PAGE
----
ROH is pleased to share its participation at Frieze Seoul 2022, its inaugural edition, exhibiting a site-specific, research-based installation by Bagus Pandega and Kei Imazu, two of the gallery’s represented artists.
Bagus Pandega (b. 1985, Jakarta, Indonesia) and Kei Imazu (b.1980, Yamaguchi, Japan) focus on kinetic multimedia installations and painting respectively, and they reside in Bandung, Indonesia. Despite building further their own distinctive aesthetic languages, the two artists have been building a body of collaborative work as well that delves into the relationships between ecological and sociopolitical histories of their surrounding environments. In the case of their presentation at Frieze Seoul, they draw reference from the local colloquialism Tanah Air, literally translated as “land and water”, but metaphorically as the entire archipelago of Indonesia.
This new body of work is based on research upon the Lusi Isle on the coast of Sidoarjo, East Java. The name Lusi is portmanteau for Lumpur Sidoarjo (Sidoarjo Mud), a 94-hectare island that was formed due to the largest recorded mud volcano spillage in recorded history. In 2006, the first hot mud eruption occurred from a natural gas well at Sidoarjo Regency, East Java, which has not ceased until now and has been declared a national disaster. The mud has since then continued flowing into the Porong River, resulting in the shallowing of the riverbed and has gradually formed the Lusi isle. The eruption has displaced thousands of people in the surrounding villages and communities, as well as causing billions of dollars worth of damage to infrastructure, property, and ecology. The mineral content of both water currents and soil topographies surrounding the site have been altered in an intractable manner.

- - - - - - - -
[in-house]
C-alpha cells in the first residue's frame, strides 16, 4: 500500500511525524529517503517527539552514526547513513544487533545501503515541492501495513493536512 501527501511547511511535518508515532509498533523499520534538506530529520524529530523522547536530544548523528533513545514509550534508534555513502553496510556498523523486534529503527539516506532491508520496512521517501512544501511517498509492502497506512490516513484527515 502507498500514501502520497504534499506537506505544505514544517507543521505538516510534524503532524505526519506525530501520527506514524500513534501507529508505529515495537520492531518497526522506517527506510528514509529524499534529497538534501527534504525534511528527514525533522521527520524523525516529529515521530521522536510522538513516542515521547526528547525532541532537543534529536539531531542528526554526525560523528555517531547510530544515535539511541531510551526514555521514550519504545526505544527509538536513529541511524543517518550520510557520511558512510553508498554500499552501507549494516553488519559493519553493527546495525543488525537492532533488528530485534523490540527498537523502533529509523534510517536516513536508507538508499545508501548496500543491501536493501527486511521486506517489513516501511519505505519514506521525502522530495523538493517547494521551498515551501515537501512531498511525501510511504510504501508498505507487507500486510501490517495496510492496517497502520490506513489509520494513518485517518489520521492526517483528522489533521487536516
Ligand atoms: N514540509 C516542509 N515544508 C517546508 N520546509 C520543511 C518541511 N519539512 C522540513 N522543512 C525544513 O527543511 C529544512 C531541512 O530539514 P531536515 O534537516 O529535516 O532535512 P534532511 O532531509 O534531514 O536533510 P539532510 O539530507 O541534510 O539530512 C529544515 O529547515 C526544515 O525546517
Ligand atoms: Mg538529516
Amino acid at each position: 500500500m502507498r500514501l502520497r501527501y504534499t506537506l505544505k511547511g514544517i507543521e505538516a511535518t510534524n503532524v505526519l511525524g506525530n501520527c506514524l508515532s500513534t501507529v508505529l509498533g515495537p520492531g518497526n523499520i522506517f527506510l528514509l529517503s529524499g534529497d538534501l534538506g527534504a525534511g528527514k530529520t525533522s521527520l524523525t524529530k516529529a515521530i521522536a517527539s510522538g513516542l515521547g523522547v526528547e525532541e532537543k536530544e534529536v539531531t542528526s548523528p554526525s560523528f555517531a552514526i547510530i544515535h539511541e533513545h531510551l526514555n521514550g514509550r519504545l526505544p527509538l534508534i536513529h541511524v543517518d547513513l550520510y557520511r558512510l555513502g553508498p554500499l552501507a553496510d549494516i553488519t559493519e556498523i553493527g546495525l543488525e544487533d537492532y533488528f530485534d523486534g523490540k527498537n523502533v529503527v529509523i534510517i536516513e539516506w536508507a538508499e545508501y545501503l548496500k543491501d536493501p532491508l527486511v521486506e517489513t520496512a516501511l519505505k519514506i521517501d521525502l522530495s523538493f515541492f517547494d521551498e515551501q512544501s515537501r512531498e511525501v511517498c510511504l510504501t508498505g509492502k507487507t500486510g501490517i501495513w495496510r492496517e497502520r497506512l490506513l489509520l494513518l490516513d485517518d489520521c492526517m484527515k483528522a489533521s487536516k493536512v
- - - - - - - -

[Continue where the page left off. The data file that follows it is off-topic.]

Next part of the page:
In a series of interviews with a local shrimp farmer, they discovered that local aquaculture farmers have found means to recover their livelihoods through innovations in ecological harvesting strategies by planting mangrove plantations in select locations to filter the water from the mineral impurities and sediment caused by the Lusi disaster. The mangrove plantations have also allowed for the possibilities of a new ecosystem involving mangrove crabs, fin fish, and clams. Whenever the water becomes overflown by the mud once again, the crabs and other lifeforms begin to die and float around the mangrove roots, signaling the farmers to fix the possibly broken embankment. The clams also act as biological water indicators and are also cultivated to filter and absorb hazardous materials from the water. The development of these strategies, alongside other indigenous responses, are made possible and have been kept intact by the local communities of aquaculture farmers, all working collaboratively to help each other adapt and survive.
Based on their observations, Imazu has developed a new body of work consisting of When Facing the Mud (Response of Shrimp Farmers in Sidoarjo) (2022), an expansive diptych depicting an aerial view of Lusi and its mudflow towards the ocean, as well as the geographical locations of mines and strata of soil that depict layers of time in its topography. Imazu’s painting places in juxtaposition with each other a map of the Porong Regency with scenes from the shrimp farmer’s personal narrative and biological cycles putting in picture the silvofishery system. To further illustrate life after the disaster, Imazu shows When Facing the Mud (Putra) (2022), a two-channel video projection on a pair of silkscreen that present their conversations with a local shrimp farmer. Imazu has also developed a number of intimately scaled paintings to further express more quotidian textures pertaining to the interviewed farmer and his daily cycle of life.